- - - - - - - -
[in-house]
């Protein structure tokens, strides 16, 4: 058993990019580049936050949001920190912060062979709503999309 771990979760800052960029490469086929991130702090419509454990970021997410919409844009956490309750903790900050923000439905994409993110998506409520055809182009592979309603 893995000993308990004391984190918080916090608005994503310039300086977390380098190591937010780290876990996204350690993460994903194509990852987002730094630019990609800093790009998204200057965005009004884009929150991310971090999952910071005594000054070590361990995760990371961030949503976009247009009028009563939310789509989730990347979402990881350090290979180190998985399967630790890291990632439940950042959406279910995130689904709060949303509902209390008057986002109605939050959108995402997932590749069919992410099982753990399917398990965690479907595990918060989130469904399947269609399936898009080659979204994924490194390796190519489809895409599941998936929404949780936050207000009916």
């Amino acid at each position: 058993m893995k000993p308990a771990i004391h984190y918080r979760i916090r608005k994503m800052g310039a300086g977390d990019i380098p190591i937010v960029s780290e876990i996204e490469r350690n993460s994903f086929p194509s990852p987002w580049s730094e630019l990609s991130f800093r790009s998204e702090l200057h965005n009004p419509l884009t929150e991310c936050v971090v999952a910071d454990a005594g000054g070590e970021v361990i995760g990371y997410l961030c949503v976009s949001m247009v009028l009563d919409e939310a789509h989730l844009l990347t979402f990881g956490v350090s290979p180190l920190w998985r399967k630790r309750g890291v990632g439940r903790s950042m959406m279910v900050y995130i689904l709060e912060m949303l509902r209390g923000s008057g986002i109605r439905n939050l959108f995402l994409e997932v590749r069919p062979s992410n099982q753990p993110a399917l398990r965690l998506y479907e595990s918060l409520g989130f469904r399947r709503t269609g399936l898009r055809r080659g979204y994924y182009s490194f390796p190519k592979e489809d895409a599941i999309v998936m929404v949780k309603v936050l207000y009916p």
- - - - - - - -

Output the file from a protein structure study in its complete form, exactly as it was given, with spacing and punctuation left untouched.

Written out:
[in-house]
């Protein structure tokens, strides 16, 4: 058993990019580049936050949001920190912060062979709503999309 771990979760800052960029490469086929991130702090419509454990970021997410919409844009956490309750903790900050923000439905994409993110998506409520055809182009592979309603 893995000993308990004391984190918080916090608005994503310039300086977390380098190591937010780290876990996204350690993460994903194509990852987002730094630019990609800093790009998204200057965005009004884009929150991310971090999952910071005594000054070590361990995760990371961030949503976009247009009028009563939310789509989730990347979402990881350090290979180190998985399967630790890291990632439940950042959406279910995130689904709060949303509902209390008057986002109605939050959108995402997932590749069919992410099982753990399917398990965690479907595990918060989130469904399947269609399936898009080659979204994924490194390796190519489809895409599941998936929404949780936050207000009916």
């Amino acid at each position: 058993m893995k000993p308990a771990i004391h984190y918080r979760i916090r608005k994503m800052g310039a300086g977390d990019i380098p190591i937010v960029s780290e876990i996204e490469r350690n993460s994903f086929p194509s990852p987002w580049s730094e630019l990609s991130f800093r790009s998204e702090l200057h965005n009004p419509l884009t929150e991310c936050v971090v999952a910071d454990a005594g000054g070590e970021v361990i995760g990371y997410l961030c949503v976009s949001m247009v009028l009563d919409e939310a789509h989730l844009l990347t979402f990881g956490v350090s290979p180190l920190w998985r399967k630790r309750g890291v990632g439940r903790s950042m959406m279910v900050y995130i689904l709060e912060m949303l509902r209390g923000s008057g986002i109605r439905n939050l959108f995402l994409e997932v590749r069919p062979s992410n099982q753990p993110a399917l398990r965690l998506y479907e595990s918060l409520g989130f469904r399947r709503t269609g399936l898009r055809r080659g979204y994924y182009s490194f390796p190519k592979e489809d895409a599941i999309v998936m929404v949780k309603v936050l207000y009916p």